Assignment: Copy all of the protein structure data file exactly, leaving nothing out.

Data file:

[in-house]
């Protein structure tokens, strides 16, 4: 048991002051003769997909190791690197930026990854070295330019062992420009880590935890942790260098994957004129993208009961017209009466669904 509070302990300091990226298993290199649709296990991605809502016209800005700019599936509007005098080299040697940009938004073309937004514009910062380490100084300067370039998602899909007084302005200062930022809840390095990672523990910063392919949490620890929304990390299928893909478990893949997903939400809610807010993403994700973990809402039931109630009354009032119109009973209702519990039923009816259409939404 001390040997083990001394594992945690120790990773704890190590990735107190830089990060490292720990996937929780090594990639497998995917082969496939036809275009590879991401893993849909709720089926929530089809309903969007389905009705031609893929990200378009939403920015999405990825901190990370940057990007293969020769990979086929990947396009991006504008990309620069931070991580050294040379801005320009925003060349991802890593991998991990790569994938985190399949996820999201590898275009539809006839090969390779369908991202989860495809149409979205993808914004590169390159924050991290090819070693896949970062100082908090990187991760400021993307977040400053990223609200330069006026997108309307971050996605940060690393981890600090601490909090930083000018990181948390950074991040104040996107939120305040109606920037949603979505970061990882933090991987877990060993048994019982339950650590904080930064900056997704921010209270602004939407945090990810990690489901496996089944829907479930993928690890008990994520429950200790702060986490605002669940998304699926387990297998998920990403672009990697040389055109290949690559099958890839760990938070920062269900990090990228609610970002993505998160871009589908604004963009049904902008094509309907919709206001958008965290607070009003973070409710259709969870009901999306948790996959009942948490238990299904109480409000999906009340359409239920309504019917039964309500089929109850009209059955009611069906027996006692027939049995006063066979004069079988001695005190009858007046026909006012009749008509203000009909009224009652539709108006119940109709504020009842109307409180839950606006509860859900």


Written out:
[in-house]
């Protein structure tokens, strides 16, 4: 048991002051003769997909190791690197930026990854070295330019062992420009880590935890942790260098994957004129993208009961017209009466669904 509070302990300091990226298993290199649709296990991605809502016209800005700019599936509007005098080299040697940009938004073309937004514009910062380490100084300067370039998602899909007084302005200062930022809840390095990672523990910063392919949490620890929304990390299928893909478990893949997903939400809610807010993403994700973990809402039931109630009354009032119109009973209702519990039923009816259409939404 001390040997083990001394594992945690120790990773704890190590990735107190830089990060490292720990996937929780090594990639497998995917082969496939036809275009590879991401893993849909709720089926929530089809309903969007389905009705031609893929990200378009939403920015999405990825901190990370940057990007293969020769990979086929990947396009991006504008990309620069931070991580050294040379801005320009925003060349991802890593991998991990790569994938985190399949996820999201590898275009539809006839090969390779369908991202989860495809149409979205993808914004590169390159924050991290090819070693896949970062100082908090990187991760400021993307977040400053990223609200330069006026997108309307971050996605940060690393981890600090601490909090930083000018990181948390950074991040104040996107939120305040109606920037949603979505970061990882933090991987877990060993048994019982339950650590904080930064900056997704921010209270602004939407945090990810990690489901496996089944829907479930993928690890008990994520429950200790702060986490605002669940998304699926387990297998998920990403672009990697040389055109290949690559099958890839760990938070920062269900990090990228609610970002993505998160871009589908604004963009049904902008094509309907919709206001958008965290607070009003973070409710259709969870009901999306948790996959009942948490238990299904109480409000999906009340359409239920309504019917039964309500089929109850009209059955009611069906027996006692027939049995006063066979004069079988001695005190009858007046026909006012009749008509203000009909009224009652539709108006119940109709504020009842109307409180839950606006509860859900």